Thinking about how they think
- Are We Smart Enough to Know How Smart Animals Are? by Frans de Waal
Granta, 340 pp, £14.99, September 2016, ISBN 978 1 78378 304 5
- The Hidden Life of Trees: What They Feel, How They Communicate by Peter Wohlleben, translated by Jane Billinghurst
Greystone, 272 pp, £16.99, September 2016, ISBN 978 1 77164 248 4
Why should we try to understand the lives of animals? The English moral philosopher Mary Midgley’s Beast and Man (1978) ended with a succinct answer: humankind ‘can neither be understood nor saved alone’. No philosophy can hope to understand ‘human nature’, Midgley argued, without acknowledging our integration into incomparably larger and older natural systems. Unfortunately, the philosophy and science of animal behaviour, as she found it, was not up to the task: it generally set out to prove the scientists’ preconceptions instead of basing its conclusions on close observation. Midgley called for a new approach that built on the work of Konrad Lorenz and Niko Tinbergen, the mid-20th-century pioneers of animal ethology – the study of animal behaviour as it occurs under natural conditions, or at least under experimental conditions that approximate natural ones. In their view, animal behaviour was determined by real motives and complex drives, not merely mechanical causes and imperatives. Midgley believed this approach could be helpful in rethinking the relationship between human and non-human because it placed all behaviour on the same continuum, rather than treating animals as wholly different phenomena.
Frans de Waal, who has been widely celebrated as an original and iconoclastic primatologist since his ground-breaking Chimpanzee Politics (1982), follows the grand tradition of animal ethology, having studied under Gerard Baerends, Tinbergen’s first student. Like his predecessors, his approach has been holistic and empathetic, as well as rigorously scientific: he treats animals as sentient agents who act with intelligence, emotion and character. This view has often been dismissed as imprecise and anthropomorphic by both hard-headed behaviourists, who hold that animal minds are unknowable and therefore irrelevant to the study of behaviour, and the type of ‘selfish gene’ determinists who hold that animal behaviour can be reduced to gene-automated profit-maximising protocols – ‘biological Thatcherism’, in Midgley’s memorable phrase.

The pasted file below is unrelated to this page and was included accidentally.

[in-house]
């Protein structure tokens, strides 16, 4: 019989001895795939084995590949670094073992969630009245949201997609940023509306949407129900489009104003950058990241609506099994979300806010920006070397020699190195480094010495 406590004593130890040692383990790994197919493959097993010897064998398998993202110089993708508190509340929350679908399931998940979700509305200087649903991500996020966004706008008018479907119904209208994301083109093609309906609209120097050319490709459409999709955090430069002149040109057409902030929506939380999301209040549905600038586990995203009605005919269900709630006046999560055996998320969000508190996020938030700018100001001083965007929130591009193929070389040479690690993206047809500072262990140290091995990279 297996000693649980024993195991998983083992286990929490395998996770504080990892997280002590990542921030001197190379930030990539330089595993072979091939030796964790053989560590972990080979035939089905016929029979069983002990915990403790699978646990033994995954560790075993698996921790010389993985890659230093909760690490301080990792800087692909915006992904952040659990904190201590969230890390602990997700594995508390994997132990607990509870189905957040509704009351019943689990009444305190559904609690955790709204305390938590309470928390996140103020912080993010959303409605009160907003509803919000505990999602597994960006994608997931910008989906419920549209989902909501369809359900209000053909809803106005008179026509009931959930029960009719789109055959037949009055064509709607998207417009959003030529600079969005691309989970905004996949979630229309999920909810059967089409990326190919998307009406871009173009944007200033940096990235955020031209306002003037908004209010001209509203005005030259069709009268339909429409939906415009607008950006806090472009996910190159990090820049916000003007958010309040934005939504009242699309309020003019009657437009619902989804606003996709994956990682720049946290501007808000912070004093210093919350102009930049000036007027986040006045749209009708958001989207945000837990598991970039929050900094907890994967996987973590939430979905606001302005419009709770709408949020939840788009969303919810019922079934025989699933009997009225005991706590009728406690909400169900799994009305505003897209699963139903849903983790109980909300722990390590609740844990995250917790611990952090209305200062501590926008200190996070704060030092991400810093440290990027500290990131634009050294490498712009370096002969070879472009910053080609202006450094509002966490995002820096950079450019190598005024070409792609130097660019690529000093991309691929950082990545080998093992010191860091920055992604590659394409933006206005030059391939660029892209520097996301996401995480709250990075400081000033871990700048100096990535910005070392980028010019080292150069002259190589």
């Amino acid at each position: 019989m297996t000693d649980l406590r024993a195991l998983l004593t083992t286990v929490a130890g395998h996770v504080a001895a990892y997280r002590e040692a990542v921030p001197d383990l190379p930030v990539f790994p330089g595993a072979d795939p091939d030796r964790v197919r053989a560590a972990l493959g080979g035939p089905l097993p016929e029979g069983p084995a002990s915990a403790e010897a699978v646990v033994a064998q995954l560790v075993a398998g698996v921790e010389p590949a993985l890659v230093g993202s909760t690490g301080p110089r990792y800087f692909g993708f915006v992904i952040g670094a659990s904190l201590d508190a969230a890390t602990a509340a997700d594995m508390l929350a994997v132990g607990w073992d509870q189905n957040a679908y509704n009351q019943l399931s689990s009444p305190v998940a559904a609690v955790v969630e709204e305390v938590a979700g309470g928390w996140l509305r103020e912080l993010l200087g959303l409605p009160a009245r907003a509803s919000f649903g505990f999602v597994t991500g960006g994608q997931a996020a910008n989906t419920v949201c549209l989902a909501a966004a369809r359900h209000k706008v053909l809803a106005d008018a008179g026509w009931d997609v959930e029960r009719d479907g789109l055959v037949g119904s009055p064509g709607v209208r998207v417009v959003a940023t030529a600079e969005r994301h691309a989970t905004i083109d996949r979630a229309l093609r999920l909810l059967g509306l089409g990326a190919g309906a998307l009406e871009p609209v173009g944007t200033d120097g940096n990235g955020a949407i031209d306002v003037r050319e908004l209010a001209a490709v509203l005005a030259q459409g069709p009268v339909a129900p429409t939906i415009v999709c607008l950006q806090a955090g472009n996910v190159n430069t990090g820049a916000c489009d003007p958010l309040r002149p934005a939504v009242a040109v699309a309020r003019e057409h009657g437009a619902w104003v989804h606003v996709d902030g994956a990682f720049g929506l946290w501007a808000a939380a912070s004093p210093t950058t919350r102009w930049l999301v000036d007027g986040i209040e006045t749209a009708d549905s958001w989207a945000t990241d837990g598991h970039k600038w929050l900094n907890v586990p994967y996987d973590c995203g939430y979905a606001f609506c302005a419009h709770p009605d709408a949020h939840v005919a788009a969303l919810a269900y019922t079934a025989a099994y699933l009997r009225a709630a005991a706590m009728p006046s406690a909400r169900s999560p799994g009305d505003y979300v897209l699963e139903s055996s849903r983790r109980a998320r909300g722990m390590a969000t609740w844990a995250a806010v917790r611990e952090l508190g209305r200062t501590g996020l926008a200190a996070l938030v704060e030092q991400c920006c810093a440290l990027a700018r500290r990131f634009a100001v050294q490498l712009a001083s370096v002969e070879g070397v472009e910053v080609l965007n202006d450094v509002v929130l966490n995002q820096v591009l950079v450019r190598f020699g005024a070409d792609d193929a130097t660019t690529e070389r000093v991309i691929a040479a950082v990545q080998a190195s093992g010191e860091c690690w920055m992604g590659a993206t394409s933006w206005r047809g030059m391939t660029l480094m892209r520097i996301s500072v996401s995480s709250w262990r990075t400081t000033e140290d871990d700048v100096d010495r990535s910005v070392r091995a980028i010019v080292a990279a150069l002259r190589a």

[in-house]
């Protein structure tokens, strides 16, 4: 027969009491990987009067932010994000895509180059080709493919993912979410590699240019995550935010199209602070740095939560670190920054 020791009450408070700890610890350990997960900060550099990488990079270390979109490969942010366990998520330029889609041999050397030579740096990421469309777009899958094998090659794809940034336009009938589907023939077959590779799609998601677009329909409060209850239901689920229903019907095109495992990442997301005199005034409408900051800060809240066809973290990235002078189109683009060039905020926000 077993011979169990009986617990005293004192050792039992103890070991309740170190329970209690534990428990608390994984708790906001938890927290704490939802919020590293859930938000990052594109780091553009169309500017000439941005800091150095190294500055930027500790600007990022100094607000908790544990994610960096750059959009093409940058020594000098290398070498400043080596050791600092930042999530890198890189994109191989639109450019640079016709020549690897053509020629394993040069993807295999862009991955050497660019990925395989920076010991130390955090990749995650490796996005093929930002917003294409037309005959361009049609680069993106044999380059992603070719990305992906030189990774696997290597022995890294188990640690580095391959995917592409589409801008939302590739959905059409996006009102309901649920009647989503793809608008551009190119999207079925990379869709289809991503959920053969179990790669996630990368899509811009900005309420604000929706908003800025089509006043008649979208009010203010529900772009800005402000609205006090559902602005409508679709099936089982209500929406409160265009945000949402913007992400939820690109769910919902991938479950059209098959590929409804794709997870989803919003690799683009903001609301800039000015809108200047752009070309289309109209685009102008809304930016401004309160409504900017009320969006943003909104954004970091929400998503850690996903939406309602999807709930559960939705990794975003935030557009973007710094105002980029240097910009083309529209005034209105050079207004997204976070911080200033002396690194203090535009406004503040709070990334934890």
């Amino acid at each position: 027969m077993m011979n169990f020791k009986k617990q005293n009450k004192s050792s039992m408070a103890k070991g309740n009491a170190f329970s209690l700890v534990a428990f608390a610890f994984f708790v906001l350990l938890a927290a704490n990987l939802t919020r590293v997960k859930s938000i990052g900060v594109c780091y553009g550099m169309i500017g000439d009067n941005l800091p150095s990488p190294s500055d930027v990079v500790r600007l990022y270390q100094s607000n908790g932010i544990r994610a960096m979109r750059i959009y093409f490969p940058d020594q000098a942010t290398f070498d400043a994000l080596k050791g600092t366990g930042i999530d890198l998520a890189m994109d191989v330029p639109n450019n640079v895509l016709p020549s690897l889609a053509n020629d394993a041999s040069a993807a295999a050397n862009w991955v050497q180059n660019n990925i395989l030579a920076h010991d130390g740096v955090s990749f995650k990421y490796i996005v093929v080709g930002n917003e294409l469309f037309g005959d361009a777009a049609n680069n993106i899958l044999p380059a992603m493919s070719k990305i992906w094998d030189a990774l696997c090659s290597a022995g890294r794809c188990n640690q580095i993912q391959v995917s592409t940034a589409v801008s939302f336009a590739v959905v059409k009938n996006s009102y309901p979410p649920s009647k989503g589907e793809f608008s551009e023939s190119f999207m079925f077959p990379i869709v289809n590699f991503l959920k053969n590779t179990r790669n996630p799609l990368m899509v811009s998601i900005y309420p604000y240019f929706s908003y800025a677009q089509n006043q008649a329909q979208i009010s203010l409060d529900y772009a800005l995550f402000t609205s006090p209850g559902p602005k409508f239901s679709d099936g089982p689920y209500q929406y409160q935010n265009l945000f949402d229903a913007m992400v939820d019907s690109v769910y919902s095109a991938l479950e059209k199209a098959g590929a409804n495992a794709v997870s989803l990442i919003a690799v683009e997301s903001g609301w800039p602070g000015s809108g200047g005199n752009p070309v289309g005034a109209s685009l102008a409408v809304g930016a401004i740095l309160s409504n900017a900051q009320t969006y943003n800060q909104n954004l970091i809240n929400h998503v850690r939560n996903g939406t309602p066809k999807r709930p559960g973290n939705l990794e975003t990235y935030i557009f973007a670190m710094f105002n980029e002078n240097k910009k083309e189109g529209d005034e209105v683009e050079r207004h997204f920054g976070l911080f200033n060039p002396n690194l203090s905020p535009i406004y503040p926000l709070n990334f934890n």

Drawing on his experiences with primates, especially chimpanzees, de Waal suggests that anthropomorphic language, although it can at first seem sentimental, may turn out to be a more accurate, even more scientific, way of describing animal behaviour. ‘Anthropomorphism is problematic only when the human-animal comparison is a stretch,’ he writes, ‘such as with regards to species distant from us.’ Apes often greet each other ‘by placing their lips gently on each other’s mouth or shoulder and hence kiss in a way and under circumstances that greatly resembles human kissing’. Similarly, it may be that the hoarse breathing that young chimps produce when they’re tickled is best described as laughing. Even the way they behave towards the person doing the tickling seems familiar, first pushing the tickler’s hand away then coming back ‘begging for more, holding their breath while awaiting the next poke in their belly’. Some argue that calling the apes’ behaviours ‘kissing’ and ‘laughing’ introduces unwarranted associations with specifically human behaviour and therefore misinterprets what’s happening. But to de Waal, this position is both silly and unscientific:
Dubbing an ape’s kiss ‘mouth to mouth contact’ so as to avoid anthropomorphism deliberately obfuscates the meaning of the behaviour. It would be like assigning Earth’s gravity a different name from the moon’s, just because we think Earth is special. Unjustified linguistic barriers fragment the unity with which nature presents us. Apes and humans did not have enough time to independently evolve strikingly similar behaviour, such as lip contact in greeting or noisy breathing in response to tickling. Our terminology should honour the obvious evolutionary connections.
This isn’t just an argument about language: it’s about recognising genuine biological similarities between human and non-human behaviour. De Waal, like Midgley and Lorenz, has always been interested in the cognitive and behavioural continuities between humans and other creatures rather than the differences. ‘We’re not comparing two separate categories of intelligence,’ he writes, ‘but rather considering variation within a single one. I look at human cognition as a variety of animal cognition.’ Examining those connections without obscuring them with ‘anthropodenial’ – ‘the a priori rejection of humanlike traits in other animals or animal-like traits in us’ – is essential if we are to shed the anthropocentric attitudes that distort the study of animal intelligence.
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